Testament or Covenant?

Why do we use the word “testament” and not “covenant” to describe the old and new testament divisions in the bible? In Hebrew, “berit” is translated as covenant. In the Greek it is translated as testament. Is testament completely interchangeable with covenant? Some do not think so because the Hebrew word “berit” or covenant has a broader meaning than testament.

The idea of covenant sounds political because of political treaties between nations (i.e., treaties between ancient patriarchs, e.g., Jacob and Laban in Gen. 31). Therefore, covenant is more of a political idea and is religiously applied to Israel. Covenant is also used to speak of a marriage covenant (e.g. Mal. 2:14). Covenant also brings a sense of a contractual promise (i.e., in the Old Testament sense, a promise made with an oath) to distribute certain “goods” or “assets” to the beneficiary at a certain time. We have interpreted the word “berit” in the broad sense of “contract.” “Testament”, however, is more specific and stresses the promissory nature of the covenant which God made with his people. Therefore, some people feel that “testament” is more accurate than “covenant”.

3 thoughts on “Testament or Covenant?

  1. Kevin, I think that “Testament” is a statement of belief and as Christians, you are really into belief as a central principle.

    We call our book the Torah (teaching) and we have a covenant (Bris or Brit)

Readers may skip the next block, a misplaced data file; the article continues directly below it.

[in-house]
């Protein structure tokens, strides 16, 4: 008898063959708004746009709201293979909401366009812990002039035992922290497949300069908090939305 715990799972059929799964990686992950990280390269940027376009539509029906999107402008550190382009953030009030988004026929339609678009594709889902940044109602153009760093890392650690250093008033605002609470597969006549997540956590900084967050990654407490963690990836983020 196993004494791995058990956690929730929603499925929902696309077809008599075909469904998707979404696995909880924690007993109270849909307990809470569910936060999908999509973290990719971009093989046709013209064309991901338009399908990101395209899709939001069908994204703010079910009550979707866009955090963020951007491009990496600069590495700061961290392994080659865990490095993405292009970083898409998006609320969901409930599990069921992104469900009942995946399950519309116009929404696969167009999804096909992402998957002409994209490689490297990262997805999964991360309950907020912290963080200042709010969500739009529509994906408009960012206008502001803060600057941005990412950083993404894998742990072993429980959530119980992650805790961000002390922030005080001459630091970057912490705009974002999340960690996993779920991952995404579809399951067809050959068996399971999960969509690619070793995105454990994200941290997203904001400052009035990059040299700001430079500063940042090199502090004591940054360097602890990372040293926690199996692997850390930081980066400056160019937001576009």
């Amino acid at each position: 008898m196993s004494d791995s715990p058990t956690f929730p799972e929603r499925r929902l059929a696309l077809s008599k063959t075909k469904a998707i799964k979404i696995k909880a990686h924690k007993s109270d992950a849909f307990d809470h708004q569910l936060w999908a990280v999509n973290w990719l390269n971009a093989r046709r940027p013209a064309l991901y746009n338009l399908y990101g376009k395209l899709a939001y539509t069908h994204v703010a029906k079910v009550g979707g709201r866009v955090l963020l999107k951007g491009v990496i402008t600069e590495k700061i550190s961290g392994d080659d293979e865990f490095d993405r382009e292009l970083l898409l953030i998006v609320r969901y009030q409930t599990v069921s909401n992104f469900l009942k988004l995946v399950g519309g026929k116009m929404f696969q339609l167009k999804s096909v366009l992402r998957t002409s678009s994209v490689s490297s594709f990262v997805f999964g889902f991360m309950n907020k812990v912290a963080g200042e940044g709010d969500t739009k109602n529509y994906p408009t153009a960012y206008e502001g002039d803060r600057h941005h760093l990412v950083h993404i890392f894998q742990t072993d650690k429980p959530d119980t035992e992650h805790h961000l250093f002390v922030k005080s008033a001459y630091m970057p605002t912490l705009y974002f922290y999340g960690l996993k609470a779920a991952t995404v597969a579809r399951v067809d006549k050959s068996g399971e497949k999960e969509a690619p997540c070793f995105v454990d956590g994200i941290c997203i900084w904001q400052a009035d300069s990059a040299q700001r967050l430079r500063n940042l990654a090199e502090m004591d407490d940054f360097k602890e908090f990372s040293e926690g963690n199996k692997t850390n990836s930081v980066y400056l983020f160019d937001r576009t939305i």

Perhaps the best way for you to reach people in a postmodern world is to just focus on a few key principles that people can relate to like: daily acts of kindness, business ethics, and the grace of your carpenter/God.

    Hang in there. I do a blogger blog at thefrontporch80.blogspot.com which covers some issues you may find relevant. Be Well and God Bless.


  2. Hey Joe! Good to see you again.
    You’re absolutely right about “testament”. I think your Miriam-Webster defines testament as: “a covenant between God and the human race”. Even though we could call it the Old and New Covenant, “Testament” is most accurate.

    As a side note: In my research into “covenant”, I found out that in the founding of the USA, the American colonies actually first used “covenant” to express their political constitutional union. “Covenant” was used by those who saw the hand of God in political affairs. But as it secularized, it later changed to a weaker expression of “compact”. It’s nice to know that “covenant” was used with an assumption that God was somewhere in the picture.


  3. Welcome back, Kevin.

    I’ve been looking regularly to check when you started blogging. Let me begin by giving you interaction.

    Since we are talking about putting these terms into English, I looked these words up in my Merriam-Webster’s. I thought that covenant was too narrow based on that and that the word testament was more appropriate, especially when one reads the portion about the word origins.

    My two cents for what it’s worth.

    Grace & peace to you, Kevin.



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